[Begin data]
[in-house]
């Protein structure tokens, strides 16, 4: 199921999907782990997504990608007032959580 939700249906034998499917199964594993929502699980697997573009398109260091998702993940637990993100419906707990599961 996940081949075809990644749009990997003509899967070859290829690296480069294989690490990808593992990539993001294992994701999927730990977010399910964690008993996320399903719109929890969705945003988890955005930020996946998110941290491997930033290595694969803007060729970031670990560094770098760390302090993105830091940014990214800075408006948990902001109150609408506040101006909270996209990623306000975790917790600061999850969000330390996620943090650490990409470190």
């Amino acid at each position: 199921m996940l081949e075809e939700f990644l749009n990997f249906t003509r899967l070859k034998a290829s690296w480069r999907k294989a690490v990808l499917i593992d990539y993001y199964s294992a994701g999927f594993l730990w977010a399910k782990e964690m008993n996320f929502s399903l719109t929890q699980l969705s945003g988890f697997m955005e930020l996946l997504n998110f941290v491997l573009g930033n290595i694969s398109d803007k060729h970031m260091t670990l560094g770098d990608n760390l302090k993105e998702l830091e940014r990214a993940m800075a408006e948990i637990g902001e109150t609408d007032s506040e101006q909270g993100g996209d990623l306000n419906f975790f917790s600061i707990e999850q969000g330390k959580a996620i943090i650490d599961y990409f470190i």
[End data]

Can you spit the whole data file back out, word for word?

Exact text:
[in-house]
């Protein structure tokens, strides 16, 4: 199921999907782990997504990608007032959580 939700249906034998499917199964594993929502699980697997573009398109260091998702993940637990993100419906707990599961 996940081949075809990644749009990997003509899967070859290829690296480069294989690490990808593992990539993001294992994701999927730990977010399910964690008993996320399903719109929890969705945003988890955005930020996946998110941290491997930033290595694969803007060729970031670990560094770098760390302090993105830091940014990214800075408006948990902001109150609408506040101006909270996209990623306000975790917790600061999850969000330390996620943090650490990409470190």
């Amino acid at each position: 199921m996940l081949e075809e939700f990644l749009n990997f249906t003509r899967l070859k034998a290829s690296w480069r999907k294989a690490v990808l499917i593992d990539y993001y199964s294992a994701g999927f594993l730990w977010a399910k782990e964690m008993n996320f929502s399903l719109t929890q699980l969705s945003g988890f697997m955005e930020l996946l997504n998110f941290v491997l573009g930033n290595i694969s398109d803007k060729h970031m260091t670990l560094g770098d990608n760390l302090k993105e998702l830091e940014r990214a993940m800075a408006e948990i637990g902001e109150t609408d007032s506040e101006q909270g993100g996209d990623l306000n419906f975790f917790s600061i707990e999850q969000g330390k959580a996620i943090i650490d599961y990409f470190i």